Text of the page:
EPA Looking at PCB Levels in Caulk
June 7, 2010
Please coordinate with your facilities and/or environmental health and safety staff to complete this short survey about PCBs at your college or university. In order to respond to a request for information from the Environmental Protection Administration on PCBs in buildings, we need data from your institution to better understand the potential impact. The deadline for the anonymous survey is Friday, June 11.
On April 7, the U.S. EPA published an Advanced Notice of Proposed Rulemaking (ANPRM) entitled Reassessment of Use Authorizations for PCBs. Most of the ANPRM proposes measures to more strictly regulate PCBs and accelerate the phase-out of PCB equipment and other uses that are currently authorized. If this proposal becomes law, EPA may require colleges and universities to perform another round of testing and disposal of capacitors, transformers, and other electrical equipment, depending on the specific requirements of the final rule. If your institution has already disposed of most electrical equipment and articles that contain PCBs, a new phase-out will not have much impact.
The ANPRM also addresses the emerging issue of PCBs in caulk, as well as PCBs discovered in paint, mastic, and other unusual places. PCBs have been found in exterior caulk in university buildings in the Northeast and Midwest, and in secondary school buildings in New York City. EPA rules do not "authorize" PCBs in caulk (or paint, mastic, etc.) at concentrations greater than 50 parts per million (ppm), so-when it is discovered-building owners are obligated to immediately remove it and clean adjacent surfaces and soil to 1 ppm. While the health and environmental risks of PCB-containing caulk are not clear, a building cleanup can easily exceed $100,000. Because of the difficulty and cost of immediate removal, some institutions have instead negotiated consent agreements with EPA. PCBs assuredly exist in the caulk of some non-educational buildings, and may exist in other areas of the U.S.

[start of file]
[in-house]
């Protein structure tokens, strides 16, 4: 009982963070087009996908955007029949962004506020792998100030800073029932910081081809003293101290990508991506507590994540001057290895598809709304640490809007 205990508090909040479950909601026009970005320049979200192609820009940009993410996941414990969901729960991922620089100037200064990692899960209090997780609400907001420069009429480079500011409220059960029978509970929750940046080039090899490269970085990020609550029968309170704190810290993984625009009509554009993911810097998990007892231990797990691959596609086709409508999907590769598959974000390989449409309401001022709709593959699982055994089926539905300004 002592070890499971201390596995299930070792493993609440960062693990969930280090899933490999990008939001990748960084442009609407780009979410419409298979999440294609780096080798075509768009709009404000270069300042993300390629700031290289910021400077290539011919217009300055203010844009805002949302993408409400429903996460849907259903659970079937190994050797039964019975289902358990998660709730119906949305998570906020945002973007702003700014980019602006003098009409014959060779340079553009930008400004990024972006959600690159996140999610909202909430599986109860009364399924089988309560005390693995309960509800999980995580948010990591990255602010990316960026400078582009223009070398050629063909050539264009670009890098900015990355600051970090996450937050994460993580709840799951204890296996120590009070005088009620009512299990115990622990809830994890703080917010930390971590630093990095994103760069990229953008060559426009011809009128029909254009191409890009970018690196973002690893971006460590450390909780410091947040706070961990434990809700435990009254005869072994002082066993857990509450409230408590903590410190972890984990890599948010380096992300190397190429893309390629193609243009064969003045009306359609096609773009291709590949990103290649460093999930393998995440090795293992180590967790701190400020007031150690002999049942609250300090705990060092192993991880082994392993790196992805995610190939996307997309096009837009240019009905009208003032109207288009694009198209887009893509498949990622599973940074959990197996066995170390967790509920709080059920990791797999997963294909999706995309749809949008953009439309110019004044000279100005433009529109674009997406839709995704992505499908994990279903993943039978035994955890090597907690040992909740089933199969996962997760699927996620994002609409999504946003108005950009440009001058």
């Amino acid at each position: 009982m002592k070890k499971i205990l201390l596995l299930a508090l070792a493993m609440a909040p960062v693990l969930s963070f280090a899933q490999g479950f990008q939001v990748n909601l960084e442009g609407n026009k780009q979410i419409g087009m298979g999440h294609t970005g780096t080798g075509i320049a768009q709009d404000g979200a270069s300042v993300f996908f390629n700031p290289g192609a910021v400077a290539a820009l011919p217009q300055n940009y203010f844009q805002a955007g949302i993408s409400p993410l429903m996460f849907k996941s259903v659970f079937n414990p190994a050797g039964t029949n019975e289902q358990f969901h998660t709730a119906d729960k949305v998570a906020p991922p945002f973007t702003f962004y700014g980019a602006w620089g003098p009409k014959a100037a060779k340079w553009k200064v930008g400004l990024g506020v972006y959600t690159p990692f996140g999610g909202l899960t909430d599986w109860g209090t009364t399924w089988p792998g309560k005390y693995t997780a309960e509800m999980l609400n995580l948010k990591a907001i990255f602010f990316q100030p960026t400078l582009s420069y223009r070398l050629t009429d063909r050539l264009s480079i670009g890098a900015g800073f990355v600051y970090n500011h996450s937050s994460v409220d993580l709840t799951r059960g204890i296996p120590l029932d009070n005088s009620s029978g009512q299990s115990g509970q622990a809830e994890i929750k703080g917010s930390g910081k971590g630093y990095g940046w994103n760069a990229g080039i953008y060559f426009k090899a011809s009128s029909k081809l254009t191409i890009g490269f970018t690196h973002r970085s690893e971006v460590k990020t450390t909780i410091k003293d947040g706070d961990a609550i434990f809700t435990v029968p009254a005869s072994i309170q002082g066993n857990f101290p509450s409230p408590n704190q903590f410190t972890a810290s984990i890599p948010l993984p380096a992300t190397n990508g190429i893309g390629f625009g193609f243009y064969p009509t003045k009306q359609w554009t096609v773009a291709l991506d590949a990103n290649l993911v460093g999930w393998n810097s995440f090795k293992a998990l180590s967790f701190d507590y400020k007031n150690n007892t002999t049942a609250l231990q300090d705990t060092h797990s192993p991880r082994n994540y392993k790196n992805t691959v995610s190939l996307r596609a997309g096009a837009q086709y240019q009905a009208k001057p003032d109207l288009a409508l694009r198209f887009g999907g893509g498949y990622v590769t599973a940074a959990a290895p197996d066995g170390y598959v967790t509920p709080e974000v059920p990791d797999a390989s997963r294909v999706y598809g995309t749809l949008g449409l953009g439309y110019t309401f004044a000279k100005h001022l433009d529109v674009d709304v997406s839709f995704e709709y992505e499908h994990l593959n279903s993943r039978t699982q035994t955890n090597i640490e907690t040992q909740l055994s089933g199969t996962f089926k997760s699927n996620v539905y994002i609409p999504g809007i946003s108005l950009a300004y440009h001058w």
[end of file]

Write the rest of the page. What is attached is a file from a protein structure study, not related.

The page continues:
NACUBO and others in the higher education community have formed a workgroup to draft an ANPRM comment letter, due on July 6. The letter is likely to focus on PCBs in caulk because of its potential financial impact. In particular, the ANPRM proposes to authorize PCBs in caulk, and the workgroup supports this. Because so little testing has been done, few campuses know the potential extent of the financial impact of finding PCBs in building caulk. It could be great, so this ANPRM may be an important opportunity for all institutions to encourage EPA to adopt a risk-based approach to safely manage and remove PCB-containing caulk over a reasonable period of time.
Please plan to help in two ways:
- Within a few weeks, NACUBO and the working group will advertise a survey (primarily through the Campus Safety, Health, and Environmental Management Association) to be completed anonymously, to assess the impact of this rule on colleges and universities. Please plan to participate, or forward it to the most appropriate environmental health and safety professional on your campus.
- NACUBO will send the community comment letter for colleges and universities. NACUBO asks that member institutions submit letters of support. Please plan to comment.
View the complete ANPRM here.
Director, Environmental Leadership
- Financial Responsibility Scores Released for FY13
- IRS Publishes Guidance on "Cadillac" Health Coverage
- 2014 NACUBO-Commonfund Study of Endowments Now Available Online
- ON-DEMAND: How to Build, Develop, and Support a Compliance Program at Your Institution
- ON-DEMAND: Strategic Tuition Assessment and Tuition Restructuring
- ON-DEMAND: Are Shared Services Right for Your Organization – The KU Journey
- ON-DEMAND: VIRTUAL: 2014 Annual Meeting
- ON-DEMAND: VIRTUAL: Student Financial Services Conference
- ON-DEMAND: VIRTUAL: Higher Education Accounting Forum
- A Guide to College and University Budgeting: Foundations for Institutional Effectiveness, 4th ed. - by Larry Goldstein
- NACUBO's Guide to Unitizing Investment Pools - by Mary S. Wheeler
- Managing and Collecting Student Accounts and Loans - by David R. Glezerman and Dennis DeSantis